Hilliard's inaugural celebration of summer, Solebrate! Food and Music Festival, also will be the litmus test for the city's new policy of allowing alcohol to be served in city parks.

Hilliard's inaugural celebration of summer, Solebrate! Food and Music Festival, also will be the litmus test for the city's new policy of allowing alcohol to be served in city parks.

The Franklin County Fairgrounds and the adjacent Weaver Park will host the three-day festival June 21-23.

Alcohol sales will be permitted, marking the first time Hilliard has allowed alcohol sales and consumption on city-owned property.

An ordinance allowing the sale and consumption of alcohol on city-owned property was effective April 25.

Destination Hilliard, organizers of Solebrate!, is the first to receive a permit from the city, according to Law Director Tracy Bradford.

"We are being extremely cautious," said Christy Clark, executive director of Destination Hilliard.

Destination Hilliard also has obtained the required permits from the Ohio Department of Commerce's Division of Liquor Control.

Clark said she is cognizant that Solebrate! is a barometer for the city's new policy on alcohol sales, and that the organization is going above and beyond the minimum requirements.

"We are training all our volunteers who will be serving alcohol," Clark said.

A Division of Liquor Control employee will train volunteers how to spot fake identifications, safeguard against people attempting to circumvent standard two-drink per person purchase limits and judge a person's sobriety or intoxication.

Training employees is not a requirement to obtain the permit from the Division of Liquor Control or the city of Hilliard, but it is a prudent precaution, Clark said.

Discussion of the alcohol policy began last year when Hilliard Community Foundation officials said a proposed cultural arts center at the future Hilliard Station Park would never be viable unless alcohol sales were permitted.

Clark said such a policy also was needed to put Hilliard on even ground with communities such as Dublin and Gahanna, where large and successful festivals such as the Dublin Irish Festival and Gahanna's Jazz and Rib Fest allow alcohol sales and consumption.

Hilliard City Council spent the next eight months crafting an acceptable policy that members approved in March.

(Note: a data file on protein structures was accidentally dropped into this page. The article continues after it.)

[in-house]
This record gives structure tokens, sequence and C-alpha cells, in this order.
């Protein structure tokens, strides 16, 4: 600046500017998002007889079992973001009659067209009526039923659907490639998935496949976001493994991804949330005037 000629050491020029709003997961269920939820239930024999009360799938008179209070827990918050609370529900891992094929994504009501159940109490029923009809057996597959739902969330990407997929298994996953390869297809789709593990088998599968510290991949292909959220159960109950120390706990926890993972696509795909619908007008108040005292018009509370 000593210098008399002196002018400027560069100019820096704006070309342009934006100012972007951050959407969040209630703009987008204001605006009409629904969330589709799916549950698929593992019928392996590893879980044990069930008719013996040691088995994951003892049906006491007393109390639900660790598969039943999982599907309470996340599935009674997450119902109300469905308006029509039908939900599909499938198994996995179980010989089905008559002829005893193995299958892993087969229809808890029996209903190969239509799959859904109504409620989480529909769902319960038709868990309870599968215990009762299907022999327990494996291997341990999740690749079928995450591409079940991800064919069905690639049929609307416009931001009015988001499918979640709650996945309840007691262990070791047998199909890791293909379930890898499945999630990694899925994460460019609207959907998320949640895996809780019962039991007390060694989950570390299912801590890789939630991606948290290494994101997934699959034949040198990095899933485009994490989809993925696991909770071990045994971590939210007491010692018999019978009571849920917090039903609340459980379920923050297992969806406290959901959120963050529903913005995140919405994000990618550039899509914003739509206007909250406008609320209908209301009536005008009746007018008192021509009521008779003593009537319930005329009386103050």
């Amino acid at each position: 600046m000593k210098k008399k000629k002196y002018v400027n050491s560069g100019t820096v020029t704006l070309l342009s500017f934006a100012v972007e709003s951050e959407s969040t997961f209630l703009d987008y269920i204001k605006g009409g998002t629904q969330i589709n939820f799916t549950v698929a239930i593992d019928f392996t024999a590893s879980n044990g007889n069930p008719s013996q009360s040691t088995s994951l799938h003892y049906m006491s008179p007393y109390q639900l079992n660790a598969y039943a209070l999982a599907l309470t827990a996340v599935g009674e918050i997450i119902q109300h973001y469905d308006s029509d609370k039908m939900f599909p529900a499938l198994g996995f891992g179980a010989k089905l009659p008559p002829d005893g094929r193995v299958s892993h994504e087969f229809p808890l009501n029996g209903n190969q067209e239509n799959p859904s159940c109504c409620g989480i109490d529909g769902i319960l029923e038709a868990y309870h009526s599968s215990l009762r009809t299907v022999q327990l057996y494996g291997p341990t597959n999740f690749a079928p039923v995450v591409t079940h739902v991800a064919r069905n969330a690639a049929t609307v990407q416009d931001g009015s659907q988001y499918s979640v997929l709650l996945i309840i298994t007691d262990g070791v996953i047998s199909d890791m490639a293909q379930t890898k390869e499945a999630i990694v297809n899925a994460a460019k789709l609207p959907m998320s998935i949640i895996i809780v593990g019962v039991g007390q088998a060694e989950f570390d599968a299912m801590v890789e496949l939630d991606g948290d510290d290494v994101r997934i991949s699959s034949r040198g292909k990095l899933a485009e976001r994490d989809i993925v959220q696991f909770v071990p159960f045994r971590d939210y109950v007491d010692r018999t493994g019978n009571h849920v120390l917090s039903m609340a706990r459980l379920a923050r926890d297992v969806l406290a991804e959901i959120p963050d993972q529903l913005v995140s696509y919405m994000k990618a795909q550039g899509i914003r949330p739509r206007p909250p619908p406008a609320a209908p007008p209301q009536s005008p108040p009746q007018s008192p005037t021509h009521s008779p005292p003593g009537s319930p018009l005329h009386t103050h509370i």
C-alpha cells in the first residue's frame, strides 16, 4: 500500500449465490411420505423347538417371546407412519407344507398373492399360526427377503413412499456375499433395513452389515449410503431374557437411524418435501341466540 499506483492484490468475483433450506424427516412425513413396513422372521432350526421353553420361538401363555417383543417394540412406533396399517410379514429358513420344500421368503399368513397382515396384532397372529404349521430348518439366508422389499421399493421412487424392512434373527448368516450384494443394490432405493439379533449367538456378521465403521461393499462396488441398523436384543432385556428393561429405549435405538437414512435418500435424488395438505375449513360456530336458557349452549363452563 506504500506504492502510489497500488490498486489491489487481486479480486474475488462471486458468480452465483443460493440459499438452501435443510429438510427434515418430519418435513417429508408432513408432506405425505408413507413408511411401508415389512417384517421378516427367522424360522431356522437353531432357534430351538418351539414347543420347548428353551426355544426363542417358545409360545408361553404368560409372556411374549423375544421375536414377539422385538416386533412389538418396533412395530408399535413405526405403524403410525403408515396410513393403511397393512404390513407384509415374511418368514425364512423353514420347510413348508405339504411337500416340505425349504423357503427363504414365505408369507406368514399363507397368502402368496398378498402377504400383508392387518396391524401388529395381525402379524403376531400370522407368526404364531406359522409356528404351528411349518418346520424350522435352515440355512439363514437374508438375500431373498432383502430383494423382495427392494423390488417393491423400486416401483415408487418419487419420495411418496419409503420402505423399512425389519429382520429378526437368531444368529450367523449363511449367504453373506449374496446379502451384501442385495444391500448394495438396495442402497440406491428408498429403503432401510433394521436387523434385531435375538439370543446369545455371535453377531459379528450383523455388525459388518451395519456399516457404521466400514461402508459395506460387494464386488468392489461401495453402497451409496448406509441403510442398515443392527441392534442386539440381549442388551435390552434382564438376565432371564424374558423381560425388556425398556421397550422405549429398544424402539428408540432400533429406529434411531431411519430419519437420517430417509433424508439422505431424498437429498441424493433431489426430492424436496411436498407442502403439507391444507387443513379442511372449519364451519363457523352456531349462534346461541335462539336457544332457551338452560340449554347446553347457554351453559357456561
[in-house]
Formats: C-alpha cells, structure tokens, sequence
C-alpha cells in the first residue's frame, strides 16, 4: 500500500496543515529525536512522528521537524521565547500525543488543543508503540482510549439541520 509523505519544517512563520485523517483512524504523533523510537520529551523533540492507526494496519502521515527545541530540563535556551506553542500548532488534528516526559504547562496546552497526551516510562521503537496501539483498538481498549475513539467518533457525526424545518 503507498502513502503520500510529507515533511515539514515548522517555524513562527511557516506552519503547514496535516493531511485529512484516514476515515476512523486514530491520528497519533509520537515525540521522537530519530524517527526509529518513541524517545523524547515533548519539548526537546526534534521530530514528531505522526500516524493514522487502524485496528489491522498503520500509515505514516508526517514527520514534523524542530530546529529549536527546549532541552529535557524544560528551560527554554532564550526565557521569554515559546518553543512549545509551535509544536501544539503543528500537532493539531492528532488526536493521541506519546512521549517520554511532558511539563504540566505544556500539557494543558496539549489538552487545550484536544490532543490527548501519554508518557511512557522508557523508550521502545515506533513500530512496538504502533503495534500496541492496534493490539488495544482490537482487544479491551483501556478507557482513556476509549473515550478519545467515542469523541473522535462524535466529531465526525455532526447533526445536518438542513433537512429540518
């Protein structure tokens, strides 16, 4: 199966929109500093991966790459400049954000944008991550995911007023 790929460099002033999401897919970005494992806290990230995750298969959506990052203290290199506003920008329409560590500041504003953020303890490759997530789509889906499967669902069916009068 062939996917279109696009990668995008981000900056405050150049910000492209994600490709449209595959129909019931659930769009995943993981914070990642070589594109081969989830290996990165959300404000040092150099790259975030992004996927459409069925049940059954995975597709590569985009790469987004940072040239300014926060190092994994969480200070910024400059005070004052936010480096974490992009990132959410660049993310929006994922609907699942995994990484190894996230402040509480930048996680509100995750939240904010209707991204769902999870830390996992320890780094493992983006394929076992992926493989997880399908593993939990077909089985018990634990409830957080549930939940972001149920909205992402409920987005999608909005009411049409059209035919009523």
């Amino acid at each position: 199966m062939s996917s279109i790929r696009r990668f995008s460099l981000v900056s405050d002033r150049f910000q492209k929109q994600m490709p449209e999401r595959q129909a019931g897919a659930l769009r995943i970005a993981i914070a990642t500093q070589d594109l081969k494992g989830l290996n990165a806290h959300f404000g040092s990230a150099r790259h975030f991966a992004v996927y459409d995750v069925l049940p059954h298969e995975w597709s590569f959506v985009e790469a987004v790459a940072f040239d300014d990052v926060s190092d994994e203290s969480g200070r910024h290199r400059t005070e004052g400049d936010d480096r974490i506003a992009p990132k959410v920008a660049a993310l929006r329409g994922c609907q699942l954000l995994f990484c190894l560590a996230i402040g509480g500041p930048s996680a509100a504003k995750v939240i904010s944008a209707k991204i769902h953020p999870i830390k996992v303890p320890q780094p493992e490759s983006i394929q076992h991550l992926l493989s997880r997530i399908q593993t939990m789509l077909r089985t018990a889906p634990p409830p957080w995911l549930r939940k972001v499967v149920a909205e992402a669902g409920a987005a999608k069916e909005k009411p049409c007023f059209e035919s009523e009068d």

Hilliard's ordinance restricts alcohol sales and consumption to Roger A. Reynolds Municipal Park, Weaver Park and the future Hilliard Station Park.

Alcohol remains prohibited at all other "pocket parks," such as Conklin Park and Darby Glen Park.

Alcohol also will be permitted at the Old Hilliardfest Art and Street Fair, although the precise location is subject to change as the annual event is planned each year, Bradford said.

The city's policy limits hours of sales from 11 a.m. to 11 p.m., slightly stricter than what the temporary permit from the Division of Liquor Control would otherwise allow.

A key component to the city's new policy is that permits are issued only for events open to the public, Bradford said.

"Events such as a wedding reception could not have alcohol," said Bradford, as it would be assumed such an event is invitation only and not open to the public.

Bradford said the policy was designed to create conditions that only city-sponsored events or those of other public organizations would qualify.

"This policy is specifically for events of a community nature," Bradford said.

Upon application, the person seeking the permit must meet with Hilliard's police chief and safety director to ensure requirements are met.

Those requirements include a liability insurance policy, a "hold harmless" indemnity for the city and the hiring of at least two special duty Hilliard police officers or Franklin County sheriff's deputies.

The city also can deny the permit.

An applicant would appeal to the mayor, and if the mayor were acting as the safety director, the appeal would be heard at Franklin County Municipal Court.

The same appeal process would apply if the city revoked a permit during the event for just cause.

Clark said the new policy will benefit the city and further its goal to establish destination events.

"By allowing this opportunity with strict guidelines for alcohol at festivals, we believe it will draw more visitors to our events," Clark said.